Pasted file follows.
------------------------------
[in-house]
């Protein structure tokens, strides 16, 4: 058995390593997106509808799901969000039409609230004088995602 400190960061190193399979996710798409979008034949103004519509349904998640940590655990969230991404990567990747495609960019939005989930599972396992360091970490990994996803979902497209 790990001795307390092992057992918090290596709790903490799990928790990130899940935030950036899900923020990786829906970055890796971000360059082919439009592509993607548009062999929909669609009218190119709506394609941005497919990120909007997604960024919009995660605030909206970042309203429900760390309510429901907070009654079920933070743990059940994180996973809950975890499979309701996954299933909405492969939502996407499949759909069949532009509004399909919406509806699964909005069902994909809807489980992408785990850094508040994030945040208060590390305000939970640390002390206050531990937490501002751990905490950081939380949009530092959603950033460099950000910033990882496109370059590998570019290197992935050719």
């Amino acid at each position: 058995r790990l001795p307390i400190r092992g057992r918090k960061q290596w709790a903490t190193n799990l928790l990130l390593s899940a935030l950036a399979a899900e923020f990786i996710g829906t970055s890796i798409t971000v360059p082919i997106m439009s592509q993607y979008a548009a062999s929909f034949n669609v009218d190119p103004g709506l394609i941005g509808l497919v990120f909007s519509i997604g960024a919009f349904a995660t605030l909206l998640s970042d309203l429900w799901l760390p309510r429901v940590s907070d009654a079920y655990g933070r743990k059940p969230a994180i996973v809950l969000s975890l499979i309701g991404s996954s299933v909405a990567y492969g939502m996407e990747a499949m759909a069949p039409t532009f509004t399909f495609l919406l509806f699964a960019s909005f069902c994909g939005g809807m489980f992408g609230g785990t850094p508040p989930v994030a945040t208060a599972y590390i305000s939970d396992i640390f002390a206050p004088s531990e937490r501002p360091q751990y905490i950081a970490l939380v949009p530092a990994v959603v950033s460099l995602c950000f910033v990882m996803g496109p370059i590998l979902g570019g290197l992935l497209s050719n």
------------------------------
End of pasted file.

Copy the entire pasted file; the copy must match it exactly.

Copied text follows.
[in-house]
């Protein structure tokens, strides 16, 4: 058995390593997106509808799901969000039409609230004088995602 400190960061190193399979996710798409979008034949103004519509349904998640940590655990969230991404990567990747495609960019939005989930599972396992360091970490990994996803979902497209 790990001795307390092992057992918090290596709790903490799990928790990130899940935030950036899900923020990786829906970055890796971000360059082919439009592509993607548009062999929909669609009218190119709506394609941005497919990120909007997604960024919009995660605030909206970042309203429900760390309510429901907070009654079920933070743990059940994180996973809950975890499979309701996954299933909405492969939502996407499949759909069949532009509004399909919406509806699964909005069902994909809807489980992408785990850094508040994030945040208060590390305000939970640390002390206050531990937490501002751990905490950081939380949009530092959603950033460099950000910033990882496109370059590998570019290197992935050719």
């Amino acid at each position: 058995r790990l001795p307390i400190r092992g057992r918090k960061q290596w709790a903490t190193n799990l928790l990130l390593s899940a935030l950036a399979a899900e923020f990786i996710g829906t970055s890796i798409t971000v360059p082919i997106m439009s592509q993607y979008a548009a062999s929909f034949n669609v009218d190119p103004g709506l394609i941005g509808l497919v990120f909007s519509i997604g960024a919009f349904a995660t605030l909206l998640s970042d309203l429900w799901l760390p309510r429901v940590s907070d009654a079920y655990g933070r743990k059940p969230a994180i996973v809950l969000s975890l499979i309701g991404s996954s299933v909405a990567y492969g939502m996407e990747a499949m759909a069949p039409t532009f509004t399909f495609l919406l509806f699964a960019s909005f069902c994909g939005g809807m489980f992408g609230g785990t850094p508040p989930v994030a945040t208060a599972y590390i305000s939970d396992i640390f002390a206050p004088s531990e937490r501002p360091q751990y905490i950081a970490l939380v949009p530092a990994v959603v950033s460099l995602c950000f910033v990882m996803g496109p370059i590998l979902g570019g290197l992935l497209s050719n």